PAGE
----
And finally the ½. Half because basically it’s the inclusion of a blog I have already posted. So yeah this is just basically another opportunity for me to plug one of my old blogs on how to engage children in local government by getting school classes to adopt a councillor and learn from those that do government. However I have heard since posting it on @commsgodigital through Gary Howe (Twitter @GLHJR) that Traverse City in the good old U. S of A are actually giving this concept a go. Whoop. http://www.commsgodigital.com.au/2015/05/future-local-government-adopt-a-councillor/
What is important in my experience is getting the environment right. Engaging Children in a place they feel safe in and with people they feel comfortable being around is crucial. Be this their playgroup or school with their carers or teachers, I have even approached Scout and Guide Groups to not only engage older children in a structured environment but to see if they would help design and deliver the community engagement process. Who doesn’t trust a Scout in Uniform who wants to ask a quick few questions about a local park, hey? Also think about incentives, mainly food. Provide snacks and drinks for sessions longer than an hour as keeping concentration levels high with children is a task in its self. If after school think about providing dinner to encourage parents to let children stay behind and not worry about them not eating.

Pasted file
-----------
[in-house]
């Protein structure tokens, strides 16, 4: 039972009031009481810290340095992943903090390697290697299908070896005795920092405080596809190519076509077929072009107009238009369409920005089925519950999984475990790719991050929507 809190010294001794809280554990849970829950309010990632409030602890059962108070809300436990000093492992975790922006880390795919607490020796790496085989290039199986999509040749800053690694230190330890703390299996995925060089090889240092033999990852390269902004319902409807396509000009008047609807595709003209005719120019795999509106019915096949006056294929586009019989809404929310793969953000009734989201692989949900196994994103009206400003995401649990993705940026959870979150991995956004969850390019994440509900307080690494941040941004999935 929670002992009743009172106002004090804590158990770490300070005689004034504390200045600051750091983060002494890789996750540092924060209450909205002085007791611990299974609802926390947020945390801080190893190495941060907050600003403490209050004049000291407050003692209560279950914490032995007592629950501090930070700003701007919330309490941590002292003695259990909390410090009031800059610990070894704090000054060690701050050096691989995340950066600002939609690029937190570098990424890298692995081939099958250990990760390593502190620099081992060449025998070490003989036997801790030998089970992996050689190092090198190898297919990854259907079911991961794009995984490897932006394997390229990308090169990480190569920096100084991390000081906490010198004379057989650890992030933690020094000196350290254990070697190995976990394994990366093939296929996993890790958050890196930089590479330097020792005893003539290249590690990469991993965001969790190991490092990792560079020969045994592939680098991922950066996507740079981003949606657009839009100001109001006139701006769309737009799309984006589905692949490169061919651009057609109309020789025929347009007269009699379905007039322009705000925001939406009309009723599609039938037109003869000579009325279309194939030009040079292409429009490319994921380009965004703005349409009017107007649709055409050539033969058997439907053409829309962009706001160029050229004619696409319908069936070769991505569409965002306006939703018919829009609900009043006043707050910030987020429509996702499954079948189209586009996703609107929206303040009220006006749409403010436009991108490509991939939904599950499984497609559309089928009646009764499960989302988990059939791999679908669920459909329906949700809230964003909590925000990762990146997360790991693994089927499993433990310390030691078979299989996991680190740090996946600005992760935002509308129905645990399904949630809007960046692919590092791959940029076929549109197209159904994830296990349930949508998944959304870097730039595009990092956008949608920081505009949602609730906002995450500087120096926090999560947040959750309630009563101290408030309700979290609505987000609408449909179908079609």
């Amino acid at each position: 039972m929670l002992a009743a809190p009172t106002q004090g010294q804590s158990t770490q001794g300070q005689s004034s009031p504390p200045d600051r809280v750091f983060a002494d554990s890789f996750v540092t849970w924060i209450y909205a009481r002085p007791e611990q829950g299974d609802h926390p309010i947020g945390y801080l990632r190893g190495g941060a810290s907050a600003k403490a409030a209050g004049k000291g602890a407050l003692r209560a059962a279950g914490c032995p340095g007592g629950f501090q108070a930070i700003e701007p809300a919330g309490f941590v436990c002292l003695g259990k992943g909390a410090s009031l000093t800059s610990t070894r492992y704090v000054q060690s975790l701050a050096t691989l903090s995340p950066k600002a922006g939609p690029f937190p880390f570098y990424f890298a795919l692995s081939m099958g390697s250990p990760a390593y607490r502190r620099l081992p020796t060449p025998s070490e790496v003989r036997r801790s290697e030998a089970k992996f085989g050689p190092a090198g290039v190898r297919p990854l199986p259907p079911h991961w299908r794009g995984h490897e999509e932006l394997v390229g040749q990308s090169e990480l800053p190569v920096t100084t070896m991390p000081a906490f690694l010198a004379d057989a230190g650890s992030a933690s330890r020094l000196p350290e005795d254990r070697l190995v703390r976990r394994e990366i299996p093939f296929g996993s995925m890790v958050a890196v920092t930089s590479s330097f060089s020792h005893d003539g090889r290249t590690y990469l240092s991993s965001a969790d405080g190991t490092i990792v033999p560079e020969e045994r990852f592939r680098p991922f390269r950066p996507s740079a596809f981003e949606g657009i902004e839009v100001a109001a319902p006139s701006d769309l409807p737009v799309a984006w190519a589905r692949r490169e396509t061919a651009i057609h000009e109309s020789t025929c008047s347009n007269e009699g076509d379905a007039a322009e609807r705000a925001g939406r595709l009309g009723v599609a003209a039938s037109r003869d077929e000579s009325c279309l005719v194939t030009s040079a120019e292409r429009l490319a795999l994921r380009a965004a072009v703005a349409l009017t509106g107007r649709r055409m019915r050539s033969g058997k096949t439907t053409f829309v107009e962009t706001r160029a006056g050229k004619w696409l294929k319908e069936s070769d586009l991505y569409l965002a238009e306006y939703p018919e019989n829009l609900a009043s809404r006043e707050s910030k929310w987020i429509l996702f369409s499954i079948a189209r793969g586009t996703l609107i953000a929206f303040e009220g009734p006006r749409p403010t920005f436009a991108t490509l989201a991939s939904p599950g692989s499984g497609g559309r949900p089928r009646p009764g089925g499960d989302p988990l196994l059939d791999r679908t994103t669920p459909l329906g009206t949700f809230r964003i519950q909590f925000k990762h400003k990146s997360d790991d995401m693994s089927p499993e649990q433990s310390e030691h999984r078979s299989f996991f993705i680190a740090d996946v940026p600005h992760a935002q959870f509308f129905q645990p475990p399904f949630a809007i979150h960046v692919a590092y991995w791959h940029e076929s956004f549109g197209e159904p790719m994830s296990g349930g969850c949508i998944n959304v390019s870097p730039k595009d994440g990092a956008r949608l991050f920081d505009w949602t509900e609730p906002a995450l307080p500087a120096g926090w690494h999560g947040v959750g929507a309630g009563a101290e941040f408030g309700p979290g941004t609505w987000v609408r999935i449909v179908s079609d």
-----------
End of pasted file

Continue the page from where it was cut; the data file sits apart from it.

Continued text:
Della Rucker also states in her post that I mentioned earlier that “Kids have a whole lot more faith in their teachers than most adults have in their local government’ so look to involve the teachers in not only being present but carrying out the engagement sessions with or for you”.
So what do you think, are you inspired to get out the Lego and engage children more in your community engagement opportunities?